8. Astrological Events Come by to view special astrological events such as the summer solstice, meteor showers, lunar and solar eclipses, the blood moon, and more. Most often, these events are led by seasoned astronomers who can explain what everyone's witnessing.
9. Cafe at the End of the Universe The adorable and tasty cafe, run by Wolfgang Puck with a nod to The Hitchhiker's Guide to the Galaxy, is a great place to grab a gourmet snack for the family. The best part may be the gorgeous views from the outside patio. If you'd rather keep it on the cheap, pack a picnic and sprawl out on the front lawn to appreciate the architecture.
10. The Gift Shop Gift shops are known for being overpriced ways to sell coffee mugs with logos on them. That may be your thing, and you'll likely find that here. What you will also find are some super-cool astrology related items sure to please almost anyone. The real winners are the adorable astronaut costumes for wee ones.
The Observatory itself is free to visit and offered some of the best views I’ve had of Downtown LA, Hollywood, the Hollywood Sign, and the rest of the surrounding area. We could see all the way west to Santa Monica and the ocean and as far south as Redondo Beach! There were several galleries on two floors offering information about the telescopes used to look into space, the history of astronomy, actual meteorites, information about each planet in our solar system, and videos and photos of our galaxy, sun, stars, and planets. Each exhibit was well done and very informative. The place was full of families and people of all ages and the kids there were especially excited to push buttons and look through telescopes. Various terraces offer exceptional views, including the roof, where you can have a peek inside of the dome housing the Zeiss telescope.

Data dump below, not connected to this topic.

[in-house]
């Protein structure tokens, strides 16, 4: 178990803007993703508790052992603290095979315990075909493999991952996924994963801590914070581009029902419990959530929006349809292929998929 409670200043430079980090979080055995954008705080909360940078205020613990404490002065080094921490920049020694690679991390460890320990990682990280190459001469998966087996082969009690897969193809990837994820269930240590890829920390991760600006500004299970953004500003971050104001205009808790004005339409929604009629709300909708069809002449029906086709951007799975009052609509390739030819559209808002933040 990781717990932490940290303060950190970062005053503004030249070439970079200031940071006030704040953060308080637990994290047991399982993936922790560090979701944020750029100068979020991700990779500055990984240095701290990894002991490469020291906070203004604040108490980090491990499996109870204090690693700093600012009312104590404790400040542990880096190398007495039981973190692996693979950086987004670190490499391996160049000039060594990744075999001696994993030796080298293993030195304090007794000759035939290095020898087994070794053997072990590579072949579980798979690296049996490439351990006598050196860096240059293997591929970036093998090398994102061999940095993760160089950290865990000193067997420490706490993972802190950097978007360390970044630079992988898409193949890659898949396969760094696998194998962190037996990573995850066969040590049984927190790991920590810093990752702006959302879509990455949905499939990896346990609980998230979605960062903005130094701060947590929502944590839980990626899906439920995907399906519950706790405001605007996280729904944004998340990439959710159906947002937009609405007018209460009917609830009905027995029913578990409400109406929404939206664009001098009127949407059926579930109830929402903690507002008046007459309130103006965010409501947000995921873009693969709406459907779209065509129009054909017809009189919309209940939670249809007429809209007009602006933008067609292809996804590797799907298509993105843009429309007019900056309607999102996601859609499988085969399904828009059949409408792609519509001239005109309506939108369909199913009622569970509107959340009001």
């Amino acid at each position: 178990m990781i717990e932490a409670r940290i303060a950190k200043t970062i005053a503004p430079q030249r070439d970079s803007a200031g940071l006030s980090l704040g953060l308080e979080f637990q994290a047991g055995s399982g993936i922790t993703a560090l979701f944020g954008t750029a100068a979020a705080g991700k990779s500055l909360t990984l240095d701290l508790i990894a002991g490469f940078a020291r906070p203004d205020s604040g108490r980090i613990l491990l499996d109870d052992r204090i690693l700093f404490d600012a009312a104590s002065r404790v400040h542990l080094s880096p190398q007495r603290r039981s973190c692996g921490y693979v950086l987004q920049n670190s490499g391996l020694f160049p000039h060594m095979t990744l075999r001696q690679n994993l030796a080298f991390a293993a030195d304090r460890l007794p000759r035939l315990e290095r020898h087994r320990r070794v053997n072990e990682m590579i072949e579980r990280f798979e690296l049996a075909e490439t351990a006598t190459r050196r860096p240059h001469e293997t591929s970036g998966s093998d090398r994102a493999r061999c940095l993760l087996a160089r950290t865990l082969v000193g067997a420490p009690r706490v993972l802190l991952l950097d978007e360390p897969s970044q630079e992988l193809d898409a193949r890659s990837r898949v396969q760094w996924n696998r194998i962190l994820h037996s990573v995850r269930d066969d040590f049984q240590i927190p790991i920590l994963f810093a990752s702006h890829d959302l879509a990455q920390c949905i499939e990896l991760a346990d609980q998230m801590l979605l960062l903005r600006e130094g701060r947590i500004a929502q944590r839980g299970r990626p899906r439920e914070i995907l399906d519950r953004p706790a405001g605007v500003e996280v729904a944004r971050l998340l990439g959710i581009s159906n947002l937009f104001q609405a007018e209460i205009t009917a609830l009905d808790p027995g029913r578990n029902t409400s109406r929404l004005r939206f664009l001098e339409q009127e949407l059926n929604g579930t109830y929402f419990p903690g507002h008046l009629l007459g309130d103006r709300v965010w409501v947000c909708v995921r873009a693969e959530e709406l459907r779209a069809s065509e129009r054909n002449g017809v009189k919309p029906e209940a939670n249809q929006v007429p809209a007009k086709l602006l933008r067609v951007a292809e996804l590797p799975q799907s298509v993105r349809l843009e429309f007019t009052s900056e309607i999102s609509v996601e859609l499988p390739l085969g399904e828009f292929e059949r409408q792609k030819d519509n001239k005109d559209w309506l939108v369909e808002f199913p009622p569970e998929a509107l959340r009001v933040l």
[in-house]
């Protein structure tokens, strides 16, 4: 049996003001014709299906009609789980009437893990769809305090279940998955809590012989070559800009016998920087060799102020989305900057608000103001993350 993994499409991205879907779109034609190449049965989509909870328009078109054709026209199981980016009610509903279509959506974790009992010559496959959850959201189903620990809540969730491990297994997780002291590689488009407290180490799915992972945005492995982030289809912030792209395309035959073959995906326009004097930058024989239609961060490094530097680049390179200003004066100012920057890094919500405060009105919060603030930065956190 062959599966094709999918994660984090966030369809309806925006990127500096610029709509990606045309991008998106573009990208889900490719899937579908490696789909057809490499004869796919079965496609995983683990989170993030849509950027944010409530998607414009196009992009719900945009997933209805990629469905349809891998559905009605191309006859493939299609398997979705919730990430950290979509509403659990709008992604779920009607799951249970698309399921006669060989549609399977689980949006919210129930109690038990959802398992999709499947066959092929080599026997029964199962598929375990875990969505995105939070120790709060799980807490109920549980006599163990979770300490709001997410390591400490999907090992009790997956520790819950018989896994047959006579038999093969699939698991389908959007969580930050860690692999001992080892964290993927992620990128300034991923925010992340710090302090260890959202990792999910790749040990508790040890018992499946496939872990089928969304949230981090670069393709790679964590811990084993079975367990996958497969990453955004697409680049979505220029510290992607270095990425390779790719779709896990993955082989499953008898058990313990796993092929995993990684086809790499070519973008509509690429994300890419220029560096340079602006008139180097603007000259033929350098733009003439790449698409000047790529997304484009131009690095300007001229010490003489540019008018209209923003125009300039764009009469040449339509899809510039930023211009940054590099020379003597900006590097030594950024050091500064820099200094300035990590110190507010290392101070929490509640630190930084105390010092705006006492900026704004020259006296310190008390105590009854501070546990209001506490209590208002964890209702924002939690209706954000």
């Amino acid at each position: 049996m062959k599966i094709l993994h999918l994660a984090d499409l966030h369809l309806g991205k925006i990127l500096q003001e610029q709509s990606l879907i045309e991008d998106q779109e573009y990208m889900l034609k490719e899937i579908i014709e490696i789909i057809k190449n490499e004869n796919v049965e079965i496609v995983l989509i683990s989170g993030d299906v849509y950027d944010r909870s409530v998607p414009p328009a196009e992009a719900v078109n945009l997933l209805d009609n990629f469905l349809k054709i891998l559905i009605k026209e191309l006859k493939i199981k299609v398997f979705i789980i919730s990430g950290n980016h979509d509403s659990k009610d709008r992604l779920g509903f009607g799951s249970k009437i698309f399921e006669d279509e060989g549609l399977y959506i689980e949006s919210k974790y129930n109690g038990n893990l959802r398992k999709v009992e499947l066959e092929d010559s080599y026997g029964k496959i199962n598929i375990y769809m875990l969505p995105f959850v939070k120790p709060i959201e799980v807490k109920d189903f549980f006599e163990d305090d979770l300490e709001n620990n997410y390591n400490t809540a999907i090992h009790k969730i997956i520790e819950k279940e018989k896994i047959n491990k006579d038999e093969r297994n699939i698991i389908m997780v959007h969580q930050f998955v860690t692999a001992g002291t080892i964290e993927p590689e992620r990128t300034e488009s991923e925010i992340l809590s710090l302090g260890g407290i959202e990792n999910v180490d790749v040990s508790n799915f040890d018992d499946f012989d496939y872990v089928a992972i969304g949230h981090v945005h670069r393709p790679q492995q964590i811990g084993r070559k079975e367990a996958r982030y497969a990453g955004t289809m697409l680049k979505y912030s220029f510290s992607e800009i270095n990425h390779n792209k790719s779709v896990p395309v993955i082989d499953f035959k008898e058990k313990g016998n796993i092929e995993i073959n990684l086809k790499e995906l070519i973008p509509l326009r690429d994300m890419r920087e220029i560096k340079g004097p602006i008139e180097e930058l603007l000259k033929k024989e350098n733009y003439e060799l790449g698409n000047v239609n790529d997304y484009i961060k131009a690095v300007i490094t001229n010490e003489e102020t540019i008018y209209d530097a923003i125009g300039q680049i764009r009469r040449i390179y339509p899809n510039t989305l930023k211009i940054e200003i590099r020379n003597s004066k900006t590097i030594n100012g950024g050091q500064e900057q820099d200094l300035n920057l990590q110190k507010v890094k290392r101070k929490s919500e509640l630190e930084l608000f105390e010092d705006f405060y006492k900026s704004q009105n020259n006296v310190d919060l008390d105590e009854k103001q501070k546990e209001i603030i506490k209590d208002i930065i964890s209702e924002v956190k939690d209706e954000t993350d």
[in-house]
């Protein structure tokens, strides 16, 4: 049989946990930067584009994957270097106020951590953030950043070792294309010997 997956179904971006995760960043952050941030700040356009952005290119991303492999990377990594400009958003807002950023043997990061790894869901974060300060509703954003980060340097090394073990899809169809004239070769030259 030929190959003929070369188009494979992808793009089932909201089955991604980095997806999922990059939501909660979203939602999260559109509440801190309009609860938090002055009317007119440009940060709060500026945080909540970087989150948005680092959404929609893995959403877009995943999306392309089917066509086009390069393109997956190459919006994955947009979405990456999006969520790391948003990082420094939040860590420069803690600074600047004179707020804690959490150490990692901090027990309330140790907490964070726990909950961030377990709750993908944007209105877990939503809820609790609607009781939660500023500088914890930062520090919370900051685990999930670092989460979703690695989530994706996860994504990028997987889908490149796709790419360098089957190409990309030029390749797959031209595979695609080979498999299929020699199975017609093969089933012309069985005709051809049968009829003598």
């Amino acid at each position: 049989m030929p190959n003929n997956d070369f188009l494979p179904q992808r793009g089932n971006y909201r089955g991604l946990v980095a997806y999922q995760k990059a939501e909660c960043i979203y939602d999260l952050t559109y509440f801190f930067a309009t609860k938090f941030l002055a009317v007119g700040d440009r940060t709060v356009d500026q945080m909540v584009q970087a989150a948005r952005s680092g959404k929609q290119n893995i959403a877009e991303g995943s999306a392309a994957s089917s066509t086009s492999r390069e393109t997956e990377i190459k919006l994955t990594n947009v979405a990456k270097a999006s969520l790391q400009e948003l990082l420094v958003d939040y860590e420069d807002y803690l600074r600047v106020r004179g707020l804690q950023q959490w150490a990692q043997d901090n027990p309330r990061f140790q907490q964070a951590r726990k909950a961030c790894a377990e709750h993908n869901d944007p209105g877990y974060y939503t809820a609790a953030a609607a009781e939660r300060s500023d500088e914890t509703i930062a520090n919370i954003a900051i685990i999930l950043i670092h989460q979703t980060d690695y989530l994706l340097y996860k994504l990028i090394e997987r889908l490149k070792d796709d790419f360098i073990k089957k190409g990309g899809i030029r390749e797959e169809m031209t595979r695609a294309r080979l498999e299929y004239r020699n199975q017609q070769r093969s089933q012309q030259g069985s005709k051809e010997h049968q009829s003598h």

There are numerous ways to get to the Griffith Observatory. There is parking on site for $4/hr, but beware, as it is limited and easily gets full on weekends, holidays, and due to school or tour buses. You can also take a DASH bus, taxi/Uber/Lyft, or (as mentioned in #6) you can hike up to the Observatory from a few routes.Bring quarters for the viewing telescopes set up along the outdoor facilities. There is no shade in the outdoor areas, so be sure to pack hats and sunscreen.Allow plenty of time to stay and explore all the fun!
Fun Facts :
It all started when Griffith J. Griffith first gave his park to the city of Los Angeles in 1896 until he left the city in 1919 to built the observatory until it's competition in May 14th, 1935. It's used for many space scientists to examine the stars and planets on how they actively did within outer space as of today. Since then, the observatory officially restored and reopened to the public on 11/3/2006 after it's restoration back in 2002. The Griffith Observatory often used in many movies and TV shows for the past decades like "The Terminator," "Dick Tracy Returns," "The Rocketeer," "La La Land," "The Cosmic Man," "The Wonder Years," "Moonlight," "Remington Steele" etc.